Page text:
lived in the North in 2005 when the Comprehensive Peace Agreement was
signed. Since then an estimated three million have headed South but another
million are still to come.
Thousands are making their way down the Nile from Khartoum to Renk in packed
buses, then squeezing onto cramped barges for the three-day journey to Juba.
The UNDP is trying to hire more barges that will take 1,000 people at a
At Juba, the International Organisation for Migration tries to provide
shelter and arrange transport onwards to their original homes.
Second, local wars have broken out in several parts of the country. At Pieri
in Jonglei State, some 600 men, women and children were slaughtered in a
revenge raid on Nuer people by Murle fighters.
For the past week, the world has been watching the reprisals by the Nuer as
columns of fighters march from village to village killing and burning. Other
murderous attacks are funded by the Khartoum government to weaken and
destabilise the new country. And other warlords create havoc as a strategy
to force the government to pay them off or give them positions in the new
This may encourage other greedy barons to do the same. Elsewhere local
groups are indulging in old-fashioned tit-for-tat cattle raids. Previously,
these raids would have resulted in a few deaths and wounds from spears and
swords. These days, scores die in gun battles.
Third, when the new government was finally announced on August 25, the most
prominent leaders of two of the three most powerful ethnic groups, the Nuer
and the Shilluk, were not included. Riek Machar who had rebelled against the
SPLM leadership during the war, switched sides and took posts in the
Khartoum government was included in the government.
Unsurprisingly the Dinka, who controlled the SPLM and now the government, do
not trust them but cannot find sufficiently influential new leaders to bring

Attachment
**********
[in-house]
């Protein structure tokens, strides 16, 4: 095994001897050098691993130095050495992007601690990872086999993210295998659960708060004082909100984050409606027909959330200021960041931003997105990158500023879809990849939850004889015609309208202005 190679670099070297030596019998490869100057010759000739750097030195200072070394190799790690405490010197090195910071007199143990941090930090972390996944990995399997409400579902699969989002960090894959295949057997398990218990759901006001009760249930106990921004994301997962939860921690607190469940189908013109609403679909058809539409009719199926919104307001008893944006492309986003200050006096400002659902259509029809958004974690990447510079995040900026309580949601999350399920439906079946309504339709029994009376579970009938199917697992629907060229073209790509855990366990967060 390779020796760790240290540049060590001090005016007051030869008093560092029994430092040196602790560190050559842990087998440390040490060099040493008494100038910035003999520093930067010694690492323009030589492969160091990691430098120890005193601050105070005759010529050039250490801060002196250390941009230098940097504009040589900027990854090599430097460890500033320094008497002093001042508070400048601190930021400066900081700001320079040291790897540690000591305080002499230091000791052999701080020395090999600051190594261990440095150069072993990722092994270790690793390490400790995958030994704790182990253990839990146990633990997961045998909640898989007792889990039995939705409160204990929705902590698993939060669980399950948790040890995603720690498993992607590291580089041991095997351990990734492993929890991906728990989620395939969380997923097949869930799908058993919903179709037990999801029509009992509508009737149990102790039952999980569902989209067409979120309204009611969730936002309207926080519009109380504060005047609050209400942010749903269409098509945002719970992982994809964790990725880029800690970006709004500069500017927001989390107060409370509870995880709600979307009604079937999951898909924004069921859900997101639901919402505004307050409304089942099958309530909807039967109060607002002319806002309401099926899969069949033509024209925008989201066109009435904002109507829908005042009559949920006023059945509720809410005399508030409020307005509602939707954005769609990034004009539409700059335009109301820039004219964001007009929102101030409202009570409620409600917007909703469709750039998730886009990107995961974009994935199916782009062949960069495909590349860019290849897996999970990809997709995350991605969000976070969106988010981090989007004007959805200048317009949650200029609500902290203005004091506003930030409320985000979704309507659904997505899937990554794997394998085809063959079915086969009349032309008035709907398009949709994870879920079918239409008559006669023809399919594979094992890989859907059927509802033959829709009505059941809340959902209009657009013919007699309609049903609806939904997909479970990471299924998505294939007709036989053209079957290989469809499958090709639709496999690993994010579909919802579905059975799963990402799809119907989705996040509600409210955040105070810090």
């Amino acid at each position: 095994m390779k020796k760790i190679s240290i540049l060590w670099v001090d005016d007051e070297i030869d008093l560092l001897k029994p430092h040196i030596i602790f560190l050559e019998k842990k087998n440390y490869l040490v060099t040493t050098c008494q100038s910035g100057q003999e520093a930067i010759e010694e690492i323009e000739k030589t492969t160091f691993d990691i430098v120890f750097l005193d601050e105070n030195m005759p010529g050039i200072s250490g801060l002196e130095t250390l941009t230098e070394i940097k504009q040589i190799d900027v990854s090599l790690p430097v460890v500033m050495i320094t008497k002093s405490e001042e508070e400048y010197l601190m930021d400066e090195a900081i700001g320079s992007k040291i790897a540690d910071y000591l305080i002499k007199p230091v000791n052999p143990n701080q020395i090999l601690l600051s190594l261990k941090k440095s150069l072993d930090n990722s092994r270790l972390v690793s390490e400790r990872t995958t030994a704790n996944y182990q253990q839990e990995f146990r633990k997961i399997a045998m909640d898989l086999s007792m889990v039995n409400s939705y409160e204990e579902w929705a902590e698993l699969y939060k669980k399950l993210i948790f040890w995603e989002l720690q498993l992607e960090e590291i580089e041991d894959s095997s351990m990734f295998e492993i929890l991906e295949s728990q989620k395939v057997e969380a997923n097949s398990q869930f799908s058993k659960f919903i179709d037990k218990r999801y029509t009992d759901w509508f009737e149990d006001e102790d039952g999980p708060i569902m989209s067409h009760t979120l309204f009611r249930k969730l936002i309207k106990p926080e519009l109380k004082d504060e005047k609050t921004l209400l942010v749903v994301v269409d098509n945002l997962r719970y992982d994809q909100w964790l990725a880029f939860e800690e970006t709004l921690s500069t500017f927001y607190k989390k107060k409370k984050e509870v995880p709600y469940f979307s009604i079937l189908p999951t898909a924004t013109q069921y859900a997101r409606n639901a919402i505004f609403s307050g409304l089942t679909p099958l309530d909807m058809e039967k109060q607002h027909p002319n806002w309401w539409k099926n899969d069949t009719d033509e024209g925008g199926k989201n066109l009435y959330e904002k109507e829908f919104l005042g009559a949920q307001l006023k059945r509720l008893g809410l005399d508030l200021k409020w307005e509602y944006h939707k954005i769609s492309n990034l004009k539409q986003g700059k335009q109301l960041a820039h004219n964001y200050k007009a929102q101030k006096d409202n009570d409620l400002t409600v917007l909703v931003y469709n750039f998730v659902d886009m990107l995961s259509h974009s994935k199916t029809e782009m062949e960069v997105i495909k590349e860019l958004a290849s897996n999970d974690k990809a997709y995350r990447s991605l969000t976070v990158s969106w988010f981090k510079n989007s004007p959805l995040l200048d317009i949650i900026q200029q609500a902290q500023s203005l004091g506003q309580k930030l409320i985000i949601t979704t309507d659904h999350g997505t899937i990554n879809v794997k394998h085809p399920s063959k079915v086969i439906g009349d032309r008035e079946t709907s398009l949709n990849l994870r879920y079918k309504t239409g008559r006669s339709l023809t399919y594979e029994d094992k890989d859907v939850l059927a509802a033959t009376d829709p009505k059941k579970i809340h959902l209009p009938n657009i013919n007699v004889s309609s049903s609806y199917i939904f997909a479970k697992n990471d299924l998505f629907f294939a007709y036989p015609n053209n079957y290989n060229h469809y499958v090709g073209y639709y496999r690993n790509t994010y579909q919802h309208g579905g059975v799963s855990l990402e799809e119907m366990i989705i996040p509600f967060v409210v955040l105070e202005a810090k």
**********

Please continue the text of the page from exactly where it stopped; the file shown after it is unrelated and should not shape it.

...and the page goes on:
into government. The danger is that under-representation in Cabinet may
alienate these very important groups still further.
The SPLM is ill-prepared for government. An air of lackadaisical ease hangs
in ministry offices and among Juba's chattering classes. You would not think
that South Sudan's Independence was agreed six years ago. Is it that they
never believed this day would dawn and so they think they are still
The contrast with the frenetic activity at the UN offices could not be
When President Salva Kiir Mayardit announced the new government, this
impression was confirmed. It was largely a list of loyal and long-serving
SPLM members receiving their rewards.
The US ambassador is reported to have handed him a list of Cabinet members
with details of their surprisingly large bank accounts. The president chose
to ignore it.
In the fraught transition to independence, loyalty was understandably the
The president has always been good at keeping the peace in his fractious
party but what he needs now is dynamic managers to deliver the fruits of
Independence. Instead he chose the old faithful, more suitable to an upper
chamber than an effective Cabinet.
Those who were dropped were leading members of the SPLM who had started to
become vocal about the government's lack of delivery to the people. And
parliament is unlikely to provide the impetus.
It will retain its interim members, including appointees as well as members
elected under the old regime, until an election four years hence.
Two days before Independence, leaders of the tiny but main opposition party
in parliament were arrested and badly beaten up by soldiers.
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Received on Mon Jan 09 2012 - 09:52:06 EST